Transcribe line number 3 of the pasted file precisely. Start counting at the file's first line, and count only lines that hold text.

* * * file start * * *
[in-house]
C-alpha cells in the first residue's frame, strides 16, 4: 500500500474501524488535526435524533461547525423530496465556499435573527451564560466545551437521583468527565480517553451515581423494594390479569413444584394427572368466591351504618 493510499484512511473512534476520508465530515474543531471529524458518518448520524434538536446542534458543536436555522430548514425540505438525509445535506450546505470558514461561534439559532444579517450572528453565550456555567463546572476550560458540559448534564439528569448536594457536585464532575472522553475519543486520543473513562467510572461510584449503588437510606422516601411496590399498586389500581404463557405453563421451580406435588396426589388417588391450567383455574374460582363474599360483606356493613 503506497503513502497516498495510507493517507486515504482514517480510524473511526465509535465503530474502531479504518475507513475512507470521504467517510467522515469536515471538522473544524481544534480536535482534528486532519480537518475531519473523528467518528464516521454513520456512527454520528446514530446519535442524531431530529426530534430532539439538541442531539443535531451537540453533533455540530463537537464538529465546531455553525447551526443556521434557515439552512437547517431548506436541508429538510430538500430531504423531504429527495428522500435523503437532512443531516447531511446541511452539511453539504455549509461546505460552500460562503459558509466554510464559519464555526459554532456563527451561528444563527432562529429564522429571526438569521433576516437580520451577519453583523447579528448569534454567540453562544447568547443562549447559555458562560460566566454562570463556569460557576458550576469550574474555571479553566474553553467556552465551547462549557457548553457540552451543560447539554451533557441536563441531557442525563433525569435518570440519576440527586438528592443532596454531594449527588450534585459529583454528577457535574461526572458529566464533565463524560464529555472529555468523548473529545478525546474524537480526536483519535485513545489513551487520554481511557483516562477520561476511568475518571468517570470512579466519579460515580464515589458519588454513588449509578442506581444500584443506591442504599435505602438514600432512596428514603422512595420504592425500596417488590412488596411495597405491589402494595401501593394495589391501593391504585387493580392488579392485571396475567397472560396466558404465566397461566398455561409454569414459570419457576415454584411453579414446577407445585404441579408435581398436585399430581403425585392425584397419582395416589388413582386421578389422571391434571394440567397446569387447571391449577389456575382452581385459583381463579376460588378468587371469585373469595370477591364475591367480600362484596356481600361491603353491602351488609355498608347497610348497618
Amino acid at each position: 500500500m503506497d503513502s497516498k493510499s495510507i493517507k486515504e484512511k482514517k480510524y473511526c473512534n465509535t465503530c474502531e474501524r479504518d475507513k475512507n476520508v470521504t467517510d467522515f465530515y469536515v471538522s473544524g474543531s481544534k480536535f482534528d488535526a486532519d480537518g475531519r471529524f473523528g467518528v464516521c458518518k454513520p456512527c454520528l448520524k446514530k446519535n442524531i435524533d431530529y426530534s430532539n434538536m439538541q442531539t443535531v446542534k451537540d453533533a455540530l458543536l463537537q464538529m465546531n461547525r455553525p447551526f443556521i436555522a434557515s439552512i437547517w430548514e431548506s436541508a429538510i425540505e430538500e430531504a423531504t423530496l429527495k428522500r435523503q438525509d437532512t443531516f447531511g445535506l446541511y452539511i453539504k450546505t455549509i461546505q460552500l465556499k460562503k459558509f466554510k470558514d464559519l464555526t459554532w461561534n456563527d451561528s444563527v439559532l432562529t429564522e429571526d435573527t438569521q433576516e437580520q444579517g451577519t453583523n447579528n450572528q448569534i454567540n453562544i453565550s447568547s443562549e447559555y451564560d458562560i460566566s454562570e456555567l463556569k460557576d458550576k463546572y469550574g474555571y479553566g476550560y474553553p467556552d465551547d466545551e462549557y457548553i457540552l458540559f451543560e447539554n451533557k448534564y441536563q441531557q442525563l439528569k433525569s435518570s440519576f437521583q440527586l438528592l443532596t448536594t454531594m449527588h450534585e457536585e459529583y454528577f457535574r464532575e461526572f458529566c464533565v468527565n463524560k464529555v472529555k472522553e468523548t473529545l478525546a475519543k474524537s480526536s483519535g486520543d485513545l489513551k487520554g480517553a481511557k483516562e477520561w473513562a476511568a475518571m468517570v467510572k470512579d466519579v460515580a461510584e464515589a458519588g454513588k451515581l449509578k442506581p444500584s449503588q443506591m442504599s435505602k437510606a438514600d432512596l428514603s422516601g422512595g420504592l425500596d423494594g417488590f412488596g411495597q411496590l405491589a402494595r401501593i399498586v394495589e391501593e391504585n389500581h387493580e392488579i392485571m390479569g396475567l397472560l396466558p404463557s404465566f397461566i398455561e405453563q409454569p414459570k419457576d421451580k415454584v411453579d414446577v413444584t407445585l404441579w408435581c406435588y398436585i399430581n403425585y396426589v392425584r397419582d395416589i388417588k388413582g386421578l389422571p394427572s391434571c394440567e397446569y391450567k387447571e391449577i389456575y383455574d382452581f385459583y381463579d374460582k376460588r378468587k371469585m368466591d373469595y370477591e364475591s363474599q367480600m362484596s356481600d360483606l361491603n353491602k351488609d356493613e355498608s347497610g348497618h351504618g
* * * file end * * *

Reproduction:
Amino acid at each position: 500500500m503506497d503513502s497516498k493510499s495510507i493517507k486515504e484512511k482514517k480510524y473511526c473512534n465509535t465503530c474502531e474501524r479504518d475507513k475512507n476520508v470521504t467517510d467522515f465530515y469536515v471538522s473544524g474543531s481544534k480536535f482534528d488535526a486532519d480537518g475531519r471529524f473523528g467518528v464516521c458518518k454513520p456512527c454520528l448520524k446514530k446519535n442524531i435524533d431530529y426530534s430532539n434538536m439538541q442531539t443535531v446542534k451537540d453533533a455540530l458543536l463537537q464538529m465546531n461547525r455553525p447551526f443556521i436555522a434557515s439552512i437547517w430548514e431548506s436541508a429538510i425540505e430538500e430531504a423531504t423530496l429527495k428522500r435523503q438525509d437532512t443531516f447531511g445535506l446541511y452539511i453539504k450546505t455549509i461546505q460552500l465556499k460562503k459558509f466554510k470558514d464559519l464555526t459554532w461561534n456563527d451561528s444563527v439559532l432562529t429564522e429571526d435573527t438569521q433576516e437580520q444579517g451577519t453583523n447579528n450572528q448569534i454567540n453562544i453565550s447568547s443562549e447559555y451564560d458562560i460566566s454562570e456555567l463556569k460557576d458550576k463546572y469550574g474555571y479553566g476550560y474553553p467556552d465551547d466545551e462549557y457548553i457540552l458540559f451543560e447539554n451533557k448534564y441536563q441531557q442525563l439528569k433525569s435518570s440519576f437521583q440527586l438528592l443532596t448536594t454531594m449527588h450534585e457536585e459529583y454528577f457535574r464532575e461526572f458529566c464533565v468527565n463524560k464529555v472529555k472522553e468523548t473529545l478525546a475519543k474524537s480526536s483519535g486520543d485513545l489513551k487520554g480517553a481511557k483516562e477520561w473513562a476511568a475518571m468517570v467510572k470512579d466519579v460515580a461510584e464515589a458519588g454513588k451515581l449509578k442506581p444500584s449503588q443506591m442504599s435505602k437510606a438514600d432512596l428514603s422516601g422512595g420504592l425500596d423494594g417488590f412488596g411495597q411496590l405491589a402494595r401501593i399498586v394495589e391501593e391504585n389500581h387493580e392488579i392485571m390479569g396475567l397472560l396466558p404463557s404465566f397461566i398455561e405453563q409454569p414459570k419457576d421451580k415454584v411453579d414446577v413444584t407445585l404441579w408435581c406435588y398436585i399430581n403425585y396426589v392425584r397419582d395416589i388417588k388413582g386421578l389422571p394427572s391434571c394440567e397446569y391450567k387447571e391449577i389456575y383455574d382452581f385459583y381463579d374460582k376460588r378468587k371469585m368466591d373469595y370477591e364475591s363474599q367480600m362484596s356481600d360483606l361491603n353491602k351488609d356493613e355498608s347497610g348497618h351504618g